About The Author

Photo Credit:

Cynthia Kadohata is the author of the Newbery Medal–winning book Kira-Kira, the National Book Award winner The Thing About Luck, the Jane Addams Peace Award and PEN America Award winner WeedflowerCracker!, Outside BeautyA Million Shades of GrayHalf a World AwayCheckedA Place to Belong, Saucy, and several critically acclaimed adult novels, including The Floating World. She lives with her dogs and hockey-playing son in California. Visit her online at

Product Details

  • Publisher: Atheneum Books for Young Readers (January 27, 2009)
  • Length: 272 pages
  • ISBN13: 9781416975663
  • Grades: 5 - 9
  • Ages: 10 - 14
  • Lexile ® 750L The Lexile reading levels have been certified by the Lexile developer, MetaMetrics®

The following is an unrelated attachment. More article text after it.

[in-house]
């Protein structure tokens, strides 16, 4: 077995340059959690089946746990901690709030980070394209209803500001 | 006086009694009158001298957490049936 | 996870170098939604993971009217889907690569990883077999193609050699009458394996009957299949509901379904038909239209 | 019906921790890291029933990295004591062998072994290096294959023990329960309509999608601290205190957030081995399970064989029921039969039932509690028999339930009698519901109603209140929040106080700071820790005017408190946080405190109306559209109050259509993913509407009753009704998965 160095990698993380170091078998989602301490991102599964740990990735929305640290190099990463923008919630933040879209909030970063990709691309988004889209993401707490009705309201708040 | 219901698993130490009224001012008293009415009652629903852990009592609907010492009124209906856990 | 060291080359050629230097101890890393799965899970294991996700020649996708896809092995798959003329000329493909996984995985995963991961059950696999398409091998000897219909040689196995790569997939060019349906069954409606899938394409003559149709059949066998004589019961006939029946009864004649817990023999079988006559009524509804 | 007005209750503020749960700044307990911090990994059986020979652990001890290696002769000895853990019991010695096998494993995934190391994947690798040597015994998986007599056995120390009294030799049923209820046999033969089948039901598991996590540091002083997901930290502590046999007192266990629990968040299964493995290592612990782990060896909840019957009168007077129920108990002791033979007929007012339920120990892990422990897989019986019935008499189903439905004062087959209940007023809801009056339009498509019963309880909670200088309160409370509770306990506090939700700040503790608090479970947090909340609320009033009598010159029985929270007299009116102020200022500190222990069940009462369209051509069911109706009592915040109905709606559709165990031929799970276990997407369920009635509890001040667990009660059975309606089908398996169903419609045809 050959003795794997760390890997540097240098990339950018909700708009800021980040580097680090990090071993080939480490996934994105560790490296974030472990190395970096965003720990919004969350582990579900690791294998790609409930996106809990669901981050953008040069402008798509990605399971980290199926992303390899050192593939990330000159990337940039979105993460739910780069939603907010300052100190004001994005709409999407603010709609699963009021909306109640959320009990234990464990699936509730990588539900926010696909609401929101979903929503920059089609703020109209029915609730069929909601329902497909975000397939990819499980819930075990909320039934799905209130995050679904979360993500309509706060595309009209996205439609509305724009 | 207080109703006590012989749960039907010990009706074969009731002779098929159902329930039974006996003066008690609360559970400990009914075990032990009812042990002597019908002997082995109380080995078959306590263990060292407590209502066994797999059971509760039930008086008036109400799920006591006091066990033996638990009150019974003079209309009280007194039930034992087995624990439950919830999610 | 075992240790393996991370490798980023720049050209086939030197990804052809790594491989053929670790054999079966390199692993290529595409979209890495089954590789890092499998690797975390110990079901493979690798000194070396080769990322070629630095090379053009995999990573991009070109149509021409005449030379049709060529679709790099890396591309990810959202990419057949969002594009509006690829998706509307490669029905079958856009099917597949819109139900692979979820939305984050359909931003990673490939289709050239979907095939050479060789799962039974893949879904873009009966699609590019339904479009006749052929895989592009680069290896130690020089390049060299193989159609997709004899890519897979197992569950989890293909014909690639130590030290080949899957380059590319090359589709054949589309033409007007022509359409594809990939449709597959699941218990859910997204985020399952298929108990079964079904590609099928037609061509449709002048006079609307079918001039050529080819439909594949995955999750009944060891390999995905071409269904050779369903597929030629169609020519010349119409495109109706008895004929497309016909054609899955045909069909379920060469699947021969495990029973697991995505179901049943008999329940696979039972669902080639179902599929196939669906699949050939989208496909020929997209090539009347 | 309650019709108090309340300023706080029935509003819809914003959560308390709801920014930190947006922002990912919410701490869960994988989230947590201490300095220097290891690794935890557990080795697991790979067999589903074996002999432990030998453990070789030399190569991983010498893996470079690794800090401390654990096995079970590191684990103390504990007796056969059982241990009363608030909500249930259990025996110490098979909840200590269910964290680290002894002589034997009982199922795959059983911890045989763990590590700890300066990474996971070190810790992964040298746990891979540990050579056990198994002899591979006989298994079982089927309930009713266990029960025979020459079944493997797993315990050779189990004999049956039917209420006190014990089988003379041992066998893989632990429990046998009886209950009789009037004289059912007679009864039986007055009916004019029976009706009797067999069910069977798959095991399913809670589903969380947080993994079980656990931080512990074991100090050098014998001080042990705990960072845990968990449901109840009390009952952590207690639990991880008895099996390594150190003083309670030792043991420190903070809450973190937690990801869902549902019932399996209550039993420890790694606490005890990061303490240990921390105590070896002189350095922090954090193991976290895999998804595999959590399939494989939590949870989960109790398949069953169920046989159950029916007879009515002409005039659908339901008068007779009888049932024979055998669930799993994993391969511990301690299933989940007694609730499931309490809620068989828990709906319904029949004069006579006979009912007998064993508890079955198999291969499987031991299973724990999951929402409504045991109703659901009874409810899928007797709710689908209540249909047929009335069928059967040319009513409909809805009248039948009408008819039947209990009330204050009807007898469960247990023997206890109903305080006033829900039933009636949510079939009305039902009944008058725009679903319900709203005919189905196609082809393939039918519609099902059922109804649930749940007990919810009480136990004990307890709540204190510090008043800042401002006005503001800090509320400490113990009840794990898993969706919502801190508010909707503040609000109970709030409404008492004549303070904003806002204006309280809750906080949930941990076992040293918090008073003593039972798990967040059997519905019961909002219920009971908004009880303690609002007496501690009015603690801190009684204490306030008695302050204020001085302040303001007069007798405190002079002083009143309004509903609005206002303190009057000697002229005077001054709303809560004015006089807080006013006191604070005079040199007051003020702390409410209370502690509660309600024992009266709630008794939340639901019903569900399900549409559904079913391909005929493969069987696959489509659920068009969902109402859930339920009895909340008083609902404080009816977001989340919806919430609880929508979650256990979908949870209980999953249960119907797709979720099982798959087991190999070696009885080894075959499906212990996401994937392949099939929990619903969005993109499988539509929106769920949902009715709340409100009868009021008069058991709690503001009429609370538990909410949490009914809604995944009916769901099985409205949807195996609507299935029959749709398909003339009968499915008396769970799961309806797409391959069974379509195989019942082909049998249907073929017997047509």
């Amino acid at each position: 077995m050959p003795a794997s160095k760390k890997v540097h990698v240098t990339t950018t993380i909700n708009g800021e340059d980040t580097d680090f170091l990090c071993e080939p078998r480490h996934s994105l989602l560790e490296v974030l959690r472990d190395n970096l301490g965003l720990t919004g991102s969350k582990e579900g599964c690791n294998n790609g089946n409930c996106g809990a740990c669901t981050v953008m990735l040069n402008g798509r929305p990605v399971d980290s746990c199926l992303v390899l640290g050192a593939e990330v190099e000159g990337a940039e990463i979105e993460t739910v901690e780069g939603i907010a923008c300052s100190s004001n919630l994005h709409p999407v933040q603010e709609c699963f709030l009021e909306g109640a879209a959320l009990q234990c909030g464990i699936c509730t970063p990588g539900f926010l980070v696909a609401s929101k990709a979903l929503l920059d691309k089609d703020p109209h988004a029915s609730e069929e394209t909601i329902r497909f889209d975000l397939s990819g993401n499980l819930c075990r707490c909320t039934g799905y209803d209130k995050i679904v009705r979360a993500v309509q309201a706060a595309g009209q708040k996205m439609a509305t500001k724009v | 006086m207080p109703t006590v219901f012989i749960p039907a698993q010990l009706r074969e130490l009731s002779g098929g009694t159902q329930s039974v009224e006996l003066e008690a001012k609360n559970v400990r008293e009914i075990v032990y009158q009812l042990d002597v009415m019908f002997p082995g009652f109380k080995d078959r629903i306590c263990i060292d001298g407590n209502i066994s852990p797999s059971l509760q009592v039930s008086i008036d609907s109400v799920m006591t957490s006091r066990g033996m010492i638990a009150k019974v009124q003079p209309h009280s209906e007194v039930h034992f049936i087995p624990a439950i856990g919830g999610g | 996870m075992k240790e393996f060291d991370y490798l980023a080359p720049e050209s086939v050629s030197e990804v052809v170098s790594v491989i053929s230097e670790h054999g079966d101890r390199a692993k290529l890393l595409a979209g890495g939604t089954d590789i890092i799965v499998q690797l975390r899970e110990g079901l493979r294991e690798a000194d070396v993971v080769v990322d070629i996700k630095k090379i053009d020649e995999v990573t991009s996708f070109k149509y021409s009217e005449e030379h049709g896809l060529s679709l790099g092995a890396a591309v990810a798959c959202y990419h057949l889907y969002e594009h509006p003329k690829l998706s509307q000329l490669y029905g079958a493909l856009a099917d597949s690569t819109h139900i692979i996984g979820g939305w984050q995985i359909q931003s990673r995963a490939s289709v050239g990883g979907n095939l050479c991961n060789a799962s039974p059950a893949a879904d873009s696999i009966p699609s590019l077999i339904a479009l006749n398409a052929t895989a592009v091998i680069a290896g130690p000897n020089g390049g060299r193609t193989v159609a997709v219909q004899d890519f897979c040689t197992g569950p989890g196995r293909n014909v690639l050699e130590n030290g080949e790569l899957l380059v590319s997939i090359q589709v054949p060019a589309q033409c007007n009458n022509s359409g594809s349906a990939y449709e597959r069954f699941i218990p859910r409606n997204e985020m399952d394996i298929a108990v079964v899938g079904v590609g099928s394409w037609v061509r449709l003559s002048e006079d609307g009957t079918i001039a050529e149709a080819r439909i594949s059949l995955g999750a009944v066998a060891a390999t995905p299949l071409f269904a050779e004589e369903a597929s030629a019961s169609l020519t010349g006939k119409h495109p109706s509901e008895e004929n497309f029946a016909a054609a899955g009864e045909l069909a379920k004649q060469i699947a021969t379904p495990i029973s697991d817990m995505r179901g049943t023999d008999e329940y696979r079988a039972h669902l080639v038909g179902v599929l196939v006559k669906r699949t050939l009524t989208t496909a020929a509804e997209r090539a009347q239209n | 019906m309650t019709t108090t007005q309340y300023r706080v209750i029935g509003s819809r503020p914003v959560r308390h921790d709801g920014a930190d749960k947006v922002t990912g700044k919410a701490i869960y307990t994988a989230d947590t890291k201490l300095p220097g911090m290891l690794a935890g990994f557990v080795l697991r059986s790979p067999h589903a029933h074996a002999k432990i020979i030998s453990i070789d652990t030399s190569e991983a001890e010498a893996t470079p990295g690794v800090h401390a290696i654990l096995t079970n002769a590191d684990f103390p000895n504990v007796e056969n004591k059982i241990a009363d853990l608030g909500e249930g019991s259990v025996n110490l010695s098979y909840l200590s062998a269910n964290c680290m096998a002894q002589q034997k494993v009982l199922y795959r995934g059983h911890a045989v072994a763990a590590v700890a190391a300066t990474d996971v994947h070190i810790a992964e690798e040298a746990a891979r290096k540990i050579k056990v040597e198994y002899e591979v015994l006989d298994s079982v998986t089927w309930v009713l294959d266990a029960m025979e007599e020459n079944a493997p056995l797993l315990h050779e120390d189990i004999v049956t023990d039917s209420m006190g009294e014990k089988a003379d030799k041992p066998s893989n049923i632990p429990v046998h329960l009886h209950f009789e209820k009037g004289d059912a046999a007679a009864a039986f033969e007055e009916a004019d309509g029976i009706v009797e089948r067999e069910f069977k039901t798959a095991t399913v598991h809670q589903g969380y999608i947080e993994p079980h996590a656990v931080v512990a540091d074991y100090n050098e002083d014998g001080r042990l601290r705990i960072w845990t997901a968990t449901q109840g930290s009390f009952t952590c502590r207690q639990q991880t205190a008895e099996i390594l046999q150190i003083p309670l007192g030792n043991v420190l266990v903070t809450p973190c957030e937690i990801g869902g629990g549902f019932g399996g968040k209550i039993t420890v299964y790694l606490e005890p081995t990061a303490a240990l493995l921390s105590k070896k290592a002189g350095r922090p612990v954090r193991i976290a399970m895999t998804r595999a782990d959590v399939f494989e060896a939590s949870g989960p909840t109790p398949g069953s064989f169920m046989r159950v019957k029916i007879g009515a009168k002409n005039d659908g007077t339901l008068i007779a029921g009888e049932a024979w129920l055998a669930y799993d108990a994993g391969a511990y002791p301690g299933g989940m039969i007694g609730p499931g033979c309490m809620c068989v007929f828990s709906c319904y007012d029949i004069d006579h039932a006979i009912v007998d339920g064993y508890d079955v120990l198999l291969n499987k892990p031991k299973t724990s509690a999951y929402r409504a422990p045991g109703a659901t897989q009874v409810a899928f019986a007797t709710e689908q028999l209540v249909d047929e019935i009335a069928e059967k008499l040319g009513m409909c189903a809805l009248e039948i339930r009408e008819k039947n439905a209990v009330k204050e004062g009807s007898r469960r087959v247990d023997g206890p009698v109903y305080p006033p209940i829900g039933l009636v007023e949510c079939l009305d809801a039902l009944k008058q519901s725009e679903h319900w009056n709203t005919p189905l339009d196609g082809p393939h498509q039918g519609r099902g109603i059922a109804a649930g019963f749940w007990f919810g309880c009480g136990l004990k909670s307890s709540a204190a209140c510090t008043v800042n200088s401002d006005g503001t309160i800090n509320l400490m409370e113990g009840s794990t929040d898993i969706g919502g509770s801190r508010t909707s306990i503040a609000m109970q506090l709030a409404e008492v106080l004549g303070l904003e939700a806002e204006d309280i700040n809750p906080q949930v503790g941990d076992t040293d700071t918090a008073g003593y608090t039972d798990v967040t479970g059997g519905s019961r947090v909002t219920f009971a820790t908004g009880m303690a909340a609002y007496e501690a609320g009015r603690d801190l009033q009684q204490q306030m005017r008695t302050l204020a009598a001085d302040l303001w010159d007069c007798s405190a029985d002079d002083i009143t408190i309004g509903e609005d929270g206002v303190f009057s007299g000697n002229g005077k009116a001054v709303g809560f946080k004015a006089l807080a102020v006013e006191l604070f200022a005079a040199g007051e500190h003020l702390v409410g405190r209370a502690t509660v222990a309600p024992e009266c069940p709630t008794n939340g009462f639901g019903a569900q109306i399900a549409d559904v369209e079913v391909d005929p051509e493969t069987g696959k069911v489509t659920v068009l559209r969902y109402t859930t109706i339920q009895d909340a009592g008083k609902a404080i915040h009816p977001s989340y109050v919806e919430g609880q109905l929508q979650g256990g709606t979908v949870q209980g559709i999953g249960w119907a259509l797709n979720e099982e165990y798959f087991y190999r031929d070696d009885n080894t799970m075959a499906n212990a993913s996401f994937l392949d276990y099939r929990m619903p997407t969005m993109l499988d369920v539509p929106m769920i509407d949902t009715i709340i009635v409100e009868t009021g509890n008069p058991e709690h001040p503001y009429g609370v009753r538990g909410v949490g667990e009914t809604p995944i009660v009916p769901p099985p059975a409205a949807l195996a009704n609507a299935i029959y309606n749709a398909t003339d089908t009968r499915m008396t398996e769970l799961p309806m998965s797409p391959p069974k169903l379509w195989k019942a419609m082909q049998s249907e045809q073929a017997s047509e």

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Awards and Honors

  • ILA/CBC Children's Choices
  • CCBC Choices (Cooperative Children's Book Council)
  • Kentucky Bluegrass Award Master List
  • Booklist Editors' Choice
  • Keystone to Reading Book Award Reading List (PA)
  • CBC/NCSS Notable Social Studies Trade Book
  • Agatha Award Finalist
  • ALA Best Books for Young Adults Nominee
  • Oppenheim Toy Portfolio Platinum Award
  • Young Hoosier Book Award Nominee (IN)
  • Jane Addams Children's Book Award
  • Indian Paintbrush Book Award Nominee (WY)
  • Chicago Public Library's Best of the Best
  • Nene Award Nominee (HI)
  • ALA Notable Children's Book Nominee
  • Texas Bluebonnet Master List
  • Dorothy Canfield Fisher Book Award Master List (VT)
  • Massachusetts Children's Book Award Nominee
  • Charlie May Simon Children's Book Award Nominee (AR)
  • PEN USA Literary Award for Children's Literature